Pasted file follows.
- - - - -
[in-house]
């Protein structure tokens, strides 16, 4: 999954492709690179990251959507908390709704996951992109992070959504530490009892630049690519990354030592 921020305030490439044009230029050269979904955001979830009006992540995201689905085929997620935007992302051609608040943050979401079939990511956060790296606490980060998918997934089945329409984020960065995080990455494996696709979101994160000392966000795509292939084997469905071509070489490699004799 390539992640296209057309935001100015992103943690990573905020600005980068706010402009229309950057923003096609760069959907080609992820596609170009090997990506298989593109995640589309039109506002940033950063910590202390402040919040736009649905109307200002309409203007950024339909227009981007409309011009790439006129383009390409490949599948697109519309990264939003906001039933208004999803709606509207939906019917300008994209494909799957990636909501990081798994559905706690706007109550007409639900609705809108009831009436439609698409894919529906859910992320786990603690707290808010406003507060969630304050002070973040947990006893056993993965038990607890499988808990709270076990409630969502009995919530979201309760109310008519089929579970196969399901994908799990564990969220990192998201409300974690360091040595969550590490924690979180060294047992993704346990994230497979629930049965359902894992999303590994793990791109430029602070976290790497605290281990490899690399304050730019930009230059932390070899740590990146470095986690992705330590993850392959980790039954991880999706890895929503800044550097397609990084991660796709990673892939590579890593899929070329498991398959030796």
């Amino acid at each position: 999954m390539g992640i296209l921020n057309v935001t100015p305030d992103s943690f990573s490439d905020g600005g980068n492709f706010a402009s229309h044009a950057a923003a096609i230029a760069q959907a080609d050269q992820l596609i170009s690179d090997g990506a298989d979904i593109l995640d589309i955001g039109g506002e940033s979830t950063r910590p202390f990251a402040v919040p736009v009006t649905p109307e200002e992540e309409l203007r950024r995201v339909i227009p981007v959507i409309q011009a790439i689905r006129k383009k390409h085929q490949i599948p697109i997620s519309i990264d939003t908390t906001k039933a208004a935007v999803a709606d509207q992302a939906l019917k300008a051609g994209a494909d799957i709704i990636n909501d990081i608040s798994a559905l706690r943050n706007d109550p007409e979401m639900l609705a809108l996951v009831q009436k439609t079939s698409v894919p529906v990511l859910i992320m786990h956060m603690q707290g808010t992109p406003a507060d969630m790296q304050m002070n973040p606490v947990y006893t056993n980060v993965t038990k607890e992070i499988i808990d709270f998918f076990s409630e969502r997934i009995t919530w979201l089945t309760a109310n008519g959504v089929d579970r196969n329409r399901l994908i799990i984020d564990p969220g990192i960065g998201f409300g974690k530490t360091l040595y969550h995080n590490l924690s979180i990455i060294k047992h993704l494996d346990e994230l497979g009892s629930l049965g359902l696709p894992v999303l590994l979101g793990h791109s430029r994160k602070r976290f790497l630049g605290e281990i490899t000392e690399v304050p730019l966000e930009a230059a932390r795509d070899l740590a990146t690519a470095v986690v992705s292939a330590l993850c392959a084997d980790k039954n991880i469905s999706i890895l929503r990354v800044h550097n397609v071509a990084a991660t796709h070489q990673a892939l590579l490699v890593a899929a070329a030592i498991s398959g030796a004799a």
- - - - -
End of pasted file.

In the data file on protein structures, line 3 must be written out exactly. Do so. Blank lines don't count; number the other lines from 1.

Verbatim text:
């Amino acid at each position: 999954m390539g992640i296209l921020n057309v935001t100015p305030d992103s943690f990573s490439d905020g600005g980068n492709f706010a402009s229309h044009a950057a923003a096609i230029a760069q959907a080609d050269q992820l596609i170009s690179d090997g990506a298989d979904i593109l995640d589309i955001g039109g506002e940033s979830t950063r910590p202390f990251a402040v919040p736009v009006t649905p109307e200002e992540e309409l203007r950024r995201v339909i227009p981007v959507i409309q011009a790439i689905r006129k383009k390409h085929q490949i599948p697109i997620s519309i990264d939003t908390t906001k039933a208004a935007v999803a709606d509207q992302a939906l019917k300008a051609g994209a494909d799957i709704i990636n909501d990081i608040s798994a559905l706690r943050n706007d109550p007409e979401m639900l609705a809108l996951v009831q009436k439609t079939s698409v894919p529906v990511l859910i992320m786990h956060m603690q707290g808010t992109p406003a507060d969630m790296q304050m002070n973040p606490v947990y006893t056993n980060v993965t038990k607890e992070i499988i808990d709270f998918f076990s409630e969502r997934i009995t919530w979201l089945t309760a109310n008519g959504v089929d579970r196969n329409r399901l994908i799990i984020d564990p969220g990192i960065g998201f409300g974690k530490t360091l040595y969550h995080n590490l924690s979180i990455i060294k047992h993704l494996d346990e994230l497979g009892s629930l049965g359902l696709p894992v999303l590994l979101g793990h791109s430029r994160k602070r976290f790497l630049g605290e281990i490899t000392e690399v304050p730019l966000e930009a230059a932390r795509d070899l740590a990146t690519a470095v986690v992705s292939a330590l993850c392959a084997d980790k039954n991880i469905s999706i890895l929503r990354v800044h550097n397609v071509a990084a991660t796709h070489q990673a892939l590579l490699v890593a899929a070329a030592i498991s398959g030796a004799a």